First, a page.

U.S. District Judge Ann Aiken has asked federal prosecutors to respond to questions about surveillance and, as Lewis & Clark Law School professor John Parry says, "It's going to be embarrassing...for the government if they find out they've used warrantless surveillance."

The government has until Tuesday, September 12, to answer the questions, but they may simply refuse to respond, citing the "state secret privilege" - a tactic Judge Aiken may or may not buy.

If the government does admit that it used warrantless surveillance, the judge can choose to rule on whether the wiretaps, conducted with Bush's approval, violate Fourth Amendment guarantees to freedom from unreasonable searches and seizures.

If the judge rules that federal investigators broke the law, then the resulting evidence could be excluded. Depending on how much evidence was gathered through the use of warrantless wiretaps or other electronic surveillance, prosecutors may have a hard time continuing their case. "The entire case could be thrown out," says Lauren Regan, executive director of the Civil Liberties Defense Center in Eugene, which has assisted in the defense.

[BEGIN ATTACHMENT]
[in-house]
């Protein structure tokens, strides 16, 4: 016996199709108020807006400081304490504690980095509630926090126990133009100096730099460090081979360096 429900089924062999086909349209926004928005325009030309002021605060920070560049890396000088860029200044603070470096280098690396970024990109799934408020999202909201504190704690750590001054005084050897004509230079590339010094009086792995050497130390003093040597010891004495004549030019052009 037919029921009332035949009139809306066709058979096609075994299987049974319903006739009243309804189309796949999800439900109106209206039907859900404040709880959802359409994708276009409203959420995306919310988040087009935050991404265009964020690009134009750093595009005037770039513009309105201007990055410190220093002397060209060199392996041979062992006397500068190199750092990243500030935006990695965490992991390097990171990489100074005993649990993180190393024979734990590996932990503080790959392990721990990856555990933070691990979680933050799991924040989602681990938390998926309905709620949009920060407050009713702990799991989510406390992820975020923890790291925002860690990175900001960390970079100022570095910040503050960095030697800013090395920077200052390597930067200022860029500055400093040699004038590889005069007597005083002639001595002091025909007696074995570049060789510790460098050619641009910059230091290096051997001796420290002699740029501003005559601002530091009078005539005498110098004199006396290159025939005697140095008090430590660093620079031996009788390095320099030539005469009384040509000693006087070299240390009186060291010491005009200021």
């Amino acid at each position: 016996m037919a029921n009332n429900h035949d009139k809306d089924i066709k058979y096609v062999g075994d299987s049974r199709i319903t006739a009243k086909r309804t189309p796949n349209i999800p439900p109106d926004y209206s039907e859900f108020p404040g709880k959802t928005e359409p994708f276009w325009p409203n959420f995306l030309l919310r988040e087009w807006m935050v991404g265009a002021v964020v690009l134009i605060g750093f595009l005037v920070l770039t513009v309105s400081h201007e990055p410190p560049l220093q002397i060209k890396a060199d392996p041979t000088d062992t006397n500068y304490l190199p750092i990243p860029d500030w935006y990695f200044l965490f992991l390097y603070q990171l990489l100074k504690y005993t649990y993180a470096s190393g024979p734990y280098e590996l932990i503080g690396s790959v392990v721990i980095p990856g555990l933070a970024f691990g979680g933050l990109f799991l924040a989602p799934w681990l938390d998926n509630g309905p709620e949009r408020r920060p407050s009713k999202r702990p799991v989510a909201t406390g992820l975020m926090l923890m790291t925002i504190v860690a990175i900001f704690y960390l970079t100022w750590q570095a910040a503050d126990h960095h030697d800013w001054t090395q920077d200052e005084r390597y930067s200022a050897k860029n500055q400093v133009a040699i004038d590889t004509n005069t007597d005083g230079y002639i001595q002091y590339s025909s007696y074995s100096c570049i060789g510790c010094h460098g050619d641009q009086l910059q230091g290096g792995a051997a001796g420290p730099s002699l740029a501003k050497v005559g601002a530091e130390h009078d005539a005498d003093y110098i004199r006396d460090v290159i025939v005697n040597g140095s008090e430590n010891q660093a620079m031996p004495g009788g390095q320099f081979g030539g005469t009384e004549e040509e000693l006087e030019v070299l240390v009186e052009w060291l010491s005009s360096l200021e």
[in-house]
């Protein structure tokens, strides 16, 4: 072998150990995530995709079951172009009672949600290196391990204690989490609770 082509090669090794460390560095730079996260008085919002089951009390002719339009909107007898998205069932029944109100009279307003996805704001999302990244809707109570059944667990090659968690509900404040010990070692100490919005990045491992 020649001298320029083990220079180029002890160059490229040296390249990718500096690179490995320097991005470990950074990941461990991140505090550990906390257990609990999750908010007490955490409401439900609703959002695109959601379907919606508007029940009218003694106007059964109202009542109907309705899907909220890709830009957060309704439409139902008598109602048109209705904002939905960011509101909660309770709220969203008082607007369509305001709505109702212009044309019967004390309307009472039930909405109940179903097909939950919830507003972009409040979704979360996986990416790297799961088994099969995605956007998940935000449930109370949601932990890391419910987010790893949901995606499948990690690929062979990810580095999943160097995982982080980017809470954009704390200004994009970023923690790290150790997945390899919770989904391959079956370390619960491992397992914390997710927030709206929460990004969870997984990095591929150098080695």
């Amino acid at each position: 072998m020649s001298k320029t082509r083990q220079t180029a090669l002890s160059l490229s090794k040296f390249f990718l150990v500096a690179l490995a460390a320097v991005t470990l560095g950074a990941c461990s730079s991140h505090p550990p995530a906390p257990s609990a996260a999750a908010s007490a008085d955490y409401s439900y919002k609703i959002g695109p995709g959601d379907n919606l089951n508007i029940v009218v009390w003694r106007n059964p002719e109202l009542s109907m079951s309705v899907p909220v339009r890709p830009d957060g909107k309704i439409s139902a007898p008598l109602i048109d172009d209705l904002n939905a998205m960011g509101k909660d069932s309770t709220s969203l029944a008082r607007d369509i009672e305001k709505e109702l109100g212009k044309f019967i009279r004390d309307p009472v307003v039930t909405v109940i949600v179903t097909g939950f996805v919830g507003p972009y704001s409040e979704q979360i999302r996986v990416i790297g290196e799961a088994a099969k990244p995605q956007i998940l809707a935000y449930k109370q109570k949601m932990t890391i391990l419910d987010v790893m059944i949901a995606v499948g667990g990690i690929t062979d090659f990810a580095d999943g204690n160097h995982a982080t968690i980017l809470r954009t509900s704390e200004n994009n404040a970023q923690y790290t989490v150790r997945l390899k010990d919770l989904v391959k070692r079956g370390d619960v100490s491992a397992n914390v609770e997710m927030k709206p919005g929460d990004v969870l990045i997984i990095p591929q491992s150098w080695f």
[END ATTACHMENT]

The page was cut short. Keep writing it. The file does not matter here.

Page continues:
The Bush administration's warrantless surveillance program was first revealed by the NY Times in December 2005. The paper reported that shortly after Sept. 11, 2001, President Bush gave the go-ahead for federal investigators to eavesdrop, without a warrant from a judge, on Americans' electronic communications with people overseas. The administration is adamant that it has the constitutional authority to snoop on international terrorists - and though the Eugene eco-sabotage case appears to be an entirely domestic matter, investigators have made a point of alleging that the environmental group, ELF, has international connections.

The defendants haven't actually been charged with terrorism, but court documents repeatedly refer to the crimes as acts of terrorism, and federal prosecutors have sought sentence "enhancements" usually reserved for offenses involving terrorism.

So why include eco-saboteurs under the banner of terrorism? For one, it may be easier to bag an "eco-terrorist" than a member of an al Qaeda cell. And as the definition of "terror" grows, the zeal to guard against it may spread to other crimes.